Jim became an ornithologist, I heard, and died of lung cancer at twenty-seven.
I have forgotten his gentle voice, sunburnt skin and coy smile. We didn’t take any pictures in that summer. All I can remember now is the taste of bitter tides, and that we did believe we were immortal while we drank beer on the beach.
My mum has gone to the universe. That’s true. Because I saw her off to the station. She seemed to be a bit tired then. Just before she got into the train, she gave me a cake as a Christmas present. There went the starting bell. When I waved the hand through the window, she had already started drinking and was looking at her phone. Then, as Dad told me that she had been chosen, I felt a bit proud of her although I worried about whether drunken astronauts could go home safely.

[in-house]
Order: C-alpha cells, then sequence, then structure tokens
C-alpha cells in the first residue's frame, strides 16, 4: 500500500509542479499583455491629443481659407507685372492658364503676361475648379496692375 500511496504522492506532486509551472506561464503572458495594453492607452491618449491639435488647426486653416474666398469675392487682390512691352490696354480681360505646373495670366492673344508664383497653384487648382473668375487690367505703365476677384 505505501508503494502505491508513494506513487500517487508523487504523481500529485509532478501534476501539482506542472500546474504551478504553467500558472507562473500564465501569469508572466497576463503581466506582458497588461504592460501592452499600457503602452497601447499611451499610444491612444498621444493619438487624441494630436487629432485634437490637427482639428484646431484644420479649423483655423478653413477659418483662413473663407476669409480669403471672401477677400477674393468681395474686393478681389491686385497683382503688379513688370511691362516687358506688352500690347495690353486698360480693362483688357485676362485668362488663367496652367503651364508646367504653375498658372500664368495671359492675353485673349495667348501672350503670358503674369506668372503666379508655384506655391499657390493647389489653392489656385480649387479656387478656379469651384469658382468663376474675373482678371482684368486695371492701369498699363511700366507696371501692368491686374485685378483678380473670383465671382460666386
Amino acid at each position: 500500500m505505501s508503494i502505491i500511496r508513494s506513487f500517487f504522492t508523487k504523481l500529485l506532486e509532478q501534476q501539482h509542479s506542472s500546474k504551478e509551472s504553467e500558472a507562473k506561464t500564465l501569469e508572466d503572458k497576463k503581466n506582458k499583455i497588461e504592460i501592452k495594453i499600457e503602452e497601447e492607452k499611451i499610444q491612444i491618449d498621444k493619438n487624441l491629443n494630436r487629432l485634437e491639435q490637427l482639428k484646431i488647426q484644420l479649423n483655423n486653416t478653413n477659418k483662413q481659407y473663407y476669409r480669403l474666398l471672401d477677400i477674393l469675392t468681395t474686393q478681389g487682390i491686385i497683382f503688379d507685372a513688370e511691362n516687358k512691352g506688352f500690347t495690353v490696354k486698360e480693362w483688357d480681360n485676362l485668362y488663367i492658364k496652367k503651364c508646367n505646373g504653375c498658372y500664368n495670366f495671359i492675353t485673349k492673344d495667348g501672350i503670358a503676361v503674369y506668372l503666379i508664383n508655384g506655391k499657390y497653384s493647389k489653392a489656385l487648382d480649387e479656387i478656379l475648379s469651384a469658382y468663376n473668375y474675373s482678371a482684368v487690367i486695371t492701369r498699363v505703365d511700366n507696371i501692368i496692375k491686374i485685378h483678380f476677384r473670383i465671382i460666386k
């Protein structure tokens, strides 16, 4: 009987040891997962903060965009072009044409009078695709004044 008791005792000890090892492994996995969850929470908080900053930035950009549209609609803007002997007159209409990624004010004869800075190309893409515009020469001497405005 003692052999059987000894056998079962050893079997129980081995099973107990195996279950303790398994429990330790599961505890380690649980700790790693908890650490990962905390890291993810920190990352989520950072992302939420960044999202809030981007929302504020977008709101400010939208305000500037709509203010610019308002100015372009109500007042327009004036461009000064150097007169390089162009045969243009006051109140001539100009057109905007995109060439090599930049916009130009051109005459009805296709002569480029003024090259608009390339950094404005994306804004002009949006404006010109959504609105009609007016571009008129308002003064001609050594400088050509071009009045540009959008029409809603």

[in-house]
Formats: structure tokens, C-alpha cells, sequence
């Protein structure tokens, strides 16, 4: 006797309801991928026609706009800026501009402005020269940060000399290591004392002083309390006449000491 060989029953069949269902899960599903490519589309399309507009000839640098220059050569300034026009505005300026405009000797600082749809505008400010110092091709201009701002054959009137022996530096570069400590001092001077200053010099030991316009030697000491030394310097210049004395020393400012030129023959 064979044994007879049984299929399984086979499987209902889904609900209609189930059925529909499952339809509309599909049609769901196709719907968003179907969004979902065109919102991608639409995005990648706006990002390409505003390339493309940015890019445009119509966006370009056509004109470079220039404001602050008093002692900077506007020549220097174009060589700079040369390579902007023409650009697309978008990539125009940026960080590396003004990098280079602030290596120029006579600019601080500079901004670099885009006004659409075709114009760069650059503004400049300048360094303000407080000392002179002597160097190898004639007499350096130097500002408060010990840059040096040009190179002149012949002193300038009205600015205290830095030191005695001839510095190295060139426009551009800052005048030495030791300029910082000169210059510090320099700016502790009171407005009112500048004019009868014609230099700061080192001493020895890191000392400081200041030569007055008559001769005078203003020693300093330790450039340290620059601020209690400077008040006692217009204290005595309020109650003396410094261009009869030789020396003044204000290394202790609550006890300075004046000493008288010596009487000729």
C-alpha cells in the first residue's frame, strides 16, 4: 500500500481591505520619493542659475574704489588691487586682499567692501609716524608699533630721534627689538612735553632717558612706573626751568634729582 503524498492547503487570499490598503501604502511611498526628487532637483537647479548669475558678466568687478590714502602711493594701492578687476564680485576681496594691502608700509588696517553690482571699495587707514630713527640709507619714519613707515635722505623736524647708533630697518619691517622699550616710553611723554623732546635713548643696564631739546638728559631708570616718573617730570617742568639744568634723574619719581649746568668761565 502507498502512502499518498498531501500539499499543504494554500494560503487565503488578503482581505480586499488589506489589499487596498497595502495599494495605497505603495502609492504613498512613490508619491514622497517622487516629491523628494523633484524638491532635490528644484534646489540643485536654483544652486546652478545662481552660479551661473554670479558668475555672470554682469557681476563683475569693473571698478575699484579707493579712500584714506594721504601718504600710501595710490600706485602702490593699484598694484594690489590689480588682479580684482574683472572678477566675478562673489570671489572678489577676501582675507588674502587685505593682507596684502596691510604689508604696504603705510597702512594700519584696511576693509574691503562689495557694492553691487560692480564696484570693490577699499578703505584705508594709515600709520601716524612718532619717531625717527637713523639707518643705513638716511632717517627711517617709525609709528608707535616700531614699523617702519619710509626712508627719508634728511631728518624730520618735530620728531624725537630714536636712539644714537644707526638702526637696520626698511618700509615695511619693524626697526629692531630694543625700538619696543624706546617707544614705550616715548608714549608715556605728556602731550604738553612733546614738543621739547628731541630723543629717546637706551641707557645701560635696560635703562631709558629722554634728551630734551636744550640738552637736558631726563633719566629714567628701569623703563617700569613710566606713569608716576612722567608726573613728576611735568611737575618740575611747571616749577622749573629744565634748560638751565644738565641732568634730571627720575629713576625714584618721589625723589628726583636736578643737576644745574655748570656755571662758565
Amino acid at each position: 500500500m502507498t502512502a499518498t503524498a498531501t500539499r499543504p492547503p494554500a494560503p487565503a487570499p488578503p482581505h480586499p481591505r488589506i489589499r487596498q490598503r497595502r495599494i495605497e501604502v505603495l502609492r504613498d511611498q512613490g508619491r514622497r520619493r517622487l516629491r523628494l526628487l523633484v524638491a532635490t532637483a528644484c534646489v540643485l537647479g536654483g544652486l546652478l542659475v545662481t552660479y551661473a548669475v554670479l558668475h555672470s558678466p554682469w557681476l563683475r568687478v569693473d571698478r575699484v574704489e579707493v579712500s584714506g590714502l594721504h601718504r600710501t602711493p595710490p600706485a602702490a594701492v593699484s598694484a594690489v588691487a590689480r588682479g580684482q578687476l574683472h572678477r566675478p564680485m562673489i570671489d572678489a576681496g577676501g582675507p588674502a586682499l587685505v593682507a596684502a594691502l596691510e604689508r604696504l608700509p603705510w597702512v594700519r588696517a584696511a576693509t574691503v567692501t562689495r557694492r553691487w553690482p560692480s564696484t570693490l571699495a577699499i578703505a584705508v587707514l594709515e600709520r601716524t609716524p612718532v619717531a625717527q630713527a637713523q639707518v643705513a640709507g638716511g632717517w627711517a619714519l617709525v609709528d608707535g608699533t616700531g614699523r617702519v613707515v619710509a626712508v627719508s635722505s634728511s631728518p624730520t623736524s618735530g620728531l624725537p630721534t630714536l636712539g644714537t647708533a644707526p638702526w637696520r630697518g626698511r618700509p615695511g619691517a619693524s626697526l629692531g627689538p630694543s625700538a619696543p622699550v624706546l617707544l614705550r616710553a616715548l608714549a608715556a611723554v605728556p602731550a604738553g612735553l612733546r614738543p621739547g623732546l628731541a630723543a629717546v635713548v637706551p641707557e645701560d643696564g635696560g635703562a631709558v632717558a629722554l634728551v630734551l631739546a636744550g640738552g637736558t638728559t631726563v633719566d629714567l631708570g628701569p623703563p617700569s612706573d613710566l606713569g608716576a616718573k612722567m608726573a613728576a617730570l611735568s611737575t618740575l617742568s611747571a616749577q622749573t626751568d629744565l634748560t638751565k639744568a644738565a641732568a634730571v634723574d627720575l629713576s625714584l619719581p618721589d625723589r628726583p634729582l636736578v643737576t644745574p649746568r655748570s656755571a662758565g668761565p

My mum used to drink a lot while Dad was absent. She used to drink sake, as if she drinks tea, and would sometimes hit me during drinking. I tried drinking a few times, while nobody was watching, to know why the liquid makes Mum mad. But, last summer, I was carried into the hospital for that. I often heard my parents quarrel out of the hospital room while I was in the bed. I felt very sorry for that because it was my fault. Finally, they divorced last December. (Dad said, divorce means Mum goes far away. I asked, ‘How far?’ He said, ‘It’s too far to see.’ So, I thought divorce would mean Mum goes to the universe. Dad liked the idea, though Mum looked a bit sad when she heard of this.) Dad and I started a new life here from this January. I still can’t get used to the strong provincial accent here.